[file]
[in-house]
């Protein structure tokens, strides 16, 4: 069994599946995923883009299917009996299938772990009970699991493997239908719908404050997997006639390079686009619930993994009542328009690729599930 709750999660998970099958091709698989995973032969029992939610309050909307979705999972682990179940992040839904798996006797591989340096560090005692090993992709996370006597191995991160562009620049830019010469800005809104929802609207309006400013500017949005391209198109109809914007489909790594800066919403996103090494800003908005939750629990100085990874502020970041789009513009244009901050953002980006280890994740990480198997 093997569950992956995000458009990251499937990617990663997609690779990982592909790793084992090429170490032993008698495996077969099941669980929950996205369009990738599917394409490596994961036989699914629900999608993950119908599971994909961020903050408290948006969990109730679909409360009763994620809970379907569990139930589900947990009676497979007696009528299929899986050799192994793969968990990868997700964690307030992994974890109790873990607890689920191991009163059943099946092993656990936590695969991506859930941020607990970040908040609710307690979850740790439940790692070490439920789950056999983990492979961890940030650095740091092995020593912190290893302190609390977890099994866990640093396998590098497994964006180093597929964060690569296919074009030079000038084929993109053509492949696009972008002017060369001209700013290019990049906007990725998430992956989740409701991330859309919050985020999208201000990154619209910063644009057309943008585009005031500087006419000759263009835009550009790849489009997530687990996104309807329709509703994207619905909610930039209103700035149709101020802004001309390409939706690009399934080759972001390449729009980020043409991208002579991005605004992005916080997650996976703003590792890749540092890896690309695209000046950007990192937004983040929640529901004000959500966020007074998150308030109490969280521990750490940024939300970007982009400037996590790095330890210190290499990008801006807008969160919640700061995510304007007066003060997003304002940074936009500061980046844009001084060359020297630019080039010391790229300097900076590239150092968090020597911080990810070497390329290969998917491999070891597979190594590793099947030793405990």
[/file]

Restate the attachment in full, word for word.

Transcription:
[in-house]
């Protein structure tokens, strides 16, 4: 069994599946995923883009299917009996299938772990009970699991493997239908719908404050997997006639390079686009619930993994009542328009690729599930 709750999660998970099958091709698989995973032969029992939610309050909307979705999972682990179940992040839904798996006797591989340096560090005692090993992709996370006597191995991160562009620049830019010469800005809104929802609207309006400013500017949005391209198109109809914007489909790594800066919403996103090494800003908005939750629990100085990874502020970041789009513009244009901050953002980006280890994740990480198997 093997569950992956995000458009990251499937990617990663997609690779990982592909790793084992090429170490032993008698495996077969099941669980929950996205369009990738599917394409490596994961036989699914629900999608993950119908599971994909961020903050408290948006969990109730679909409360009763994620809970379907569990139930589900947990009676497979007696009528299929899986050799192994793969968990990868997700964690307030992994974890109790873990607890689920191991009163059943099946092993656990936590695969991506859930941020607990970040908040609710307690979850740790439940790692070490439920789950056999983990492979961890940030650095740091092995020593912190290893302190609390977890099994866990640093396998590098497994964006180093597929964060690569296919074009030079000038084929993109053509492949696009972008002017060369001209700013290019990049906007990725998430992956989740409701991330859309919050985020999208201000990154619209910063644009057309943008585009005031500087006419000759263009835009550009790849489009997530687990996104309807329709509703994207619905909610930039209103700035149709101020802004001309390409939706690009399934080759972001390449729009980020043409991208002579991005605004992005916080997650996976703003590792890749540092890896690309695209000046950007990192937004983040929640529901004000959500966020007074998150308030109490969280521990750490940024939300970007982009400037996590790095330890210190290499990008801006807008969160919640700061995510304007007066003060997003304002940074936009500061980046844009001084060359020297630019080039010391790229300097900076590239150092968090020597911080990810070497390329290969998917491999070891597979190594590793099947030793405990």